“The tigers of Ranthambore and Bandhavgarh national parks are more used to tourists but it is characteristic of Corbett’s tigers to be quite wild—which means they are shy,” explained wildlife photographer Dhritiman Mukherjee. But the felines turned on the charm on his trip to Uttarakhand’s Jim Corbett National Park in June. Between February and December 2016, Mukherjee will make a series of trips in the Himalayas with Bollywood composer Shantanu Moitra for project #100DaysInHimalayas. Together, they will cover reaches running from Kashmir to Arunachal Pradesh, and into the neighbouring foothills of Nepal and Bhutan—and they’re taking National Geographic Traveller India along for the ride.
Of the eight tiger subspecies, only five survived into the 21st century, all of which are endangered today due to hunting, trade and habitat destruction. The Bengal tiger is the most common subspecies, accounting for about half of the world population in the wild. Photo: Dhritiman Mukherjee
Moitra too was happy to be in the foothills in Corbett, to “see where the Himalayas were born,” he said. It’s typical for new tourists to straightaway ask the guide, “Will we see tigers” Moitra observed, even though there is much else to see in these forests. On their first day of safari, they entered the park to see a tiger lying peacefully right in front of them. “And you understand why people ask,” Moitra says. “It’s a majestic animal. When he saw us, he looked up as if to say, ‘I know you’re here, don’t make too much noise, I’m catching up on sleep.’
They sat in the jeep for two hours, and when the tiger started walking towards them, as the waterhole was behind, they reversed for nearly half an hour. “Dhritiman just went berserk clicking,” Moitra says. “The tiger was lazy, gentle, with the classic Dilip Kumar look and walk.”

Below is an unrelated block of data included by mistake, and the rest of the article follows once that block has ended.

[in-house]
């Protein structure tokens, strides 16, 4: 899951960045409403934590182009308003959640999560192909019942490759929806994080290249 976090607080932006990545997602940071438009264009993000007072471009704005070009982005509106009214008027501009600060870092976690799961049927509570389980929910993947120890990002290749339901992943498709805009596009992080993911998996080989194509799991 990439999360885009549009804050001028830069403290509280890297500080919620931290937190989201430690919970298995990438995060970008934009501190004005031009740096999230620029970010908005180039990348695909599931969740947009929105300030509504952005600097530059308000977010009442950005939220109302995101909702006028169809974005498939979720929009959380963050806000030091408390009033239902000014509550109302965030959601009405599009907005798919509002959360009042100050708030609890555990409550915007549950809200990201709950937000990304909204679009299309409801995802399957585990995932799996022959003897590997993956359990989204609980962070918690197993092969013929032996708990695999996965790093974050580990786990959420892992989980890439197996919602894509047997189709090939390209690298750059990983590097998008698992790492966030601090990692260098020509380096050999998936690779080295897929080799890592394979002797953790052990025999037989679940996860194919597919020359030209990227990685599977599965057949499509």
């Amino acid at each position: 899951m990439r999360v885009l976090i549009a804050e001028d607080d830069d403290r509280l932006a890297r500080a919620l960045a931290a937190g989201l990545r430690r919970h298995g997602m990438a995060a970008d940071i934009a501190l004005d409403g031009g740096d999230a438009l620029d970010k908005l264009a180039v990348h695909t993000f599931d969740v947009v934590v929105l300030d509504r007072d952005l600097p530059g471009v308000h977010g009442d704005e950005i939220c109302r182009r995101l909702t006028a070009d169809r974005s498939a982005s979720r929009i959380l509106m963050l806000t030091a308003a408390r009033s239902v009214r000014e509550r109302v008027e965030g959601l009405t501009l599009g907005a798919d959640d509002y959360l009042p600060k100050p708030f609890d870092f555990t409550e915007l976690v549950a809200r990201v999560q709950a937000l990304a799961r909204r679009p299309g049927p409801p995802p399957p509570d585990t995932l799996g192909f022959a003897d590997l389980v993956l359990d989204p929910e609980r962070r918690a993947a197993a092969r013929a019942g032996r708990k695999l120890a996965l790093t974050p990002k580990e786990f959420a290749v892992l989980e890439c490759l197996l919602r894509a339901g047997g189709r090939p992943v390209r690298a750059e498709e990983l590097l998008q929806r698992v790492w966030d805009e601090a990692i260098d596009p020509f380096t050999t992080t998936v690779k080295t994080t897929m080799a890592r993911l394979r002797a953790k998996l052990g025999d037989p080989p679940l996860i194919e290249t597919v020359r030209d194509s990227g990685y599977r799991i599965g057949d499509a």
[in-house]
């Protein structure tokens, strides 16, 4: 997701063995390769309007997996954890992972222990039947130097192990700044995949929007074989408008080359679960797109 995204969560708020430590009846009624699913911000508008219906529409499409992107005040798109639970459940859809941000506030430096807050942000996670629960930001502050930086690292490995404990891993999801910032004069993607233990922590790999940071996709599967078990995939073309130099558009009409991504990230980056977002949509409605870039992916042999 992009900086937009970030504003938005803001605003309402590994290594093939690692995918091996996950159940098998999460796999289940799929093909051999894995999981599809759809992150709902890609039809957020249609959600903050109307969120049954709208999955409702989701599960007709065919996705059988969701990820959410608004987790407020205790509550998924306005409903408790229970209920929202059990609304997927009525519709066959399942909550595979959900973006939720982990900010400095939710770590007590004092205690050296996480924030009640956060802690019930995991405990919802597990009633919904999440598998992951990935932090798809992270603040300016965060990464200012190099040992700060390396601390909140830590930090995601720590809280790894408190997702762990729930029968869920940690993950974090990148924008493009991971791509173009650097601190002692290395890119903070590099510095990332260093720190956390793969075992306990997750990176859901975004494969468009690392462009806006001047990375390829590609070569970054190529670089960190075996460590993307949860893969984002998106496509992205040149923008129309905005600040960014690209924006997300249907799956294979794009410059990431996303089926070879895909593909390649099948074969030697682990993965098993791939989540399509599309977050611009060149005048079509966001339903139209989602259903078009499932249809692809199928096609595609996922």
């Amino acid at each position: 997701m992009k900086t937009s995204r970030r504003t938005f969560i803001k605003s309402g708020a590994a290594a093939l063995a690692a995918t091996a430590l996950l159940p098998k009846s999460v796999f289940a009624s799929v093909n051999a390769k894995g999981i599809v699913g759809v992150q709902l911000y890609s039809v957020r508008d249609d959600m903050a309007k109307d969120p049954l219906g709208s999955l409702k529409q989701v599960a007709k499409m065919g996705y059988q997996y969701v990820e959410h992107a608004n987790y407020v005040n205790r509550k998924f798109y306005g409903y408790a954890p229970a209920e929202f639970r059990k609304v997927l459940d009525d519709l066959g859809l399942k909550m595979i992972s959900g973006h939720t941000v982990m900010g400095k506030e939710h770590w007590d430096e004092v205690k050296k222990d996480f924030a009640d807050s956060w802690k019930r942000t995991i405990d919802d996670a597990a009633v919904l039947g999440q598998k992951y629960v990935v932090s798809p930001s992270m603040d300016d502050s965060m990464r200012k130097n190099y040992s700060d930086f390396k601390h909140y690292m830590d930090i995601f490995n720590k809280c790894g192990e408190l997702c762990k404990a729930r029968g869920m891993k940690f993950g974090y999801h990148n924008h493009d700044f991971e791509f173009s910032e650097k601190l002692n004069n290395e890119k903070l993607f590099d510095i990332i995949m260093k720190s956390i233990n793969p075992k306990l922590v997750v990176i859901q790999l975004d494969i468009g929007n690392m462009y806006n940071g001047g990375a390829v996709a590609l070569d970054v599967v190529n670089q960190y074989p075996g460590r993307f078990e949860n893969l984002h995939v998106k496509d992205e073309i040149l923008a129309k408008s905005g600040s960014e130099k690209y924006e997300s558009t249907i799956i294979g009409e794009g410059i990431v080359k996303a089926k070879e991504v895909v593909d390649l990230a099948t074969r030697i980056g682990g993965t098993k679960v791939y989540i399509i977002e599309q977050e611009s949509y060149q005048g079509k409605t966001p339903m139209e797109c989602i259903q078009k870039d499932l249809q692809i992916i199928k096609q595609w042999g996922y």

Corbett is also home to over 650 bird species, and is India’s oldest national park, with grasslands and sal forests fed by the Ramganga River. Founded in 1936, the park was renamed in 1956 after Jim Corbett, the hunter-turned-conservationist who helped establish it as a reserve for the endangered Bengal tiger.
For six days in June, shortly before most of the park shuts for the monsoon, Moitra and Mukherjee stayed in Dhikala, the most sought-after zone for sightings. “You can see tigers in many places but Dhikala is very special because of its amazing landscape,” Mukherjee said; it has the largest grassland in Corbett. “It’s also time for the elephant migration,” Mukherjee said. Pachyderms congregate at Dhikala from Corbett and even Rajaji National Park nearby for the new grass and the breeding season. “There’s lots of tusker action and fights,” he said.
The savanna nightjar, true to its name, is out and about between late evening and early morning. During the day, this bark-coloured bird is hard to spot as it’s usually sleeping. Photo: Dhritiman Mukherjee
Mukherjee and Moitra drove to the end of the grassland at Kalagarh Dam nearby. “Everything creates a surreal experience when you’re in the grassland—it’s open like in Africa—and see water bodies and elephants and mountains in the backdrop,” said Mukherjee.
Unlike tigers, elephants love the rain—the monsoon brings fresh, tender grass to chomp on and an excuse to play in the water. Photo: Dhritiman Mukherjee
Keep posted for updates from Mukherjee and Moitra, as this mountain bromance yields stunning photos of the Himalayas’ stark beauty, and stories of its charming people. Missed the previous dispatches? Read more on #100DaysInHimalayas.
is Assistant Web Editor at National Geographic Traveller India. She loves places by the sea, and travels to shift her own boundaries. She tweets as @Saumya_Ancheri.
is as elusive as the animals he photographs. His photographs have appeared in National Geographic Traveller, The New York Times, Lonely Planet, WWF, UNESCO, Birdlife.
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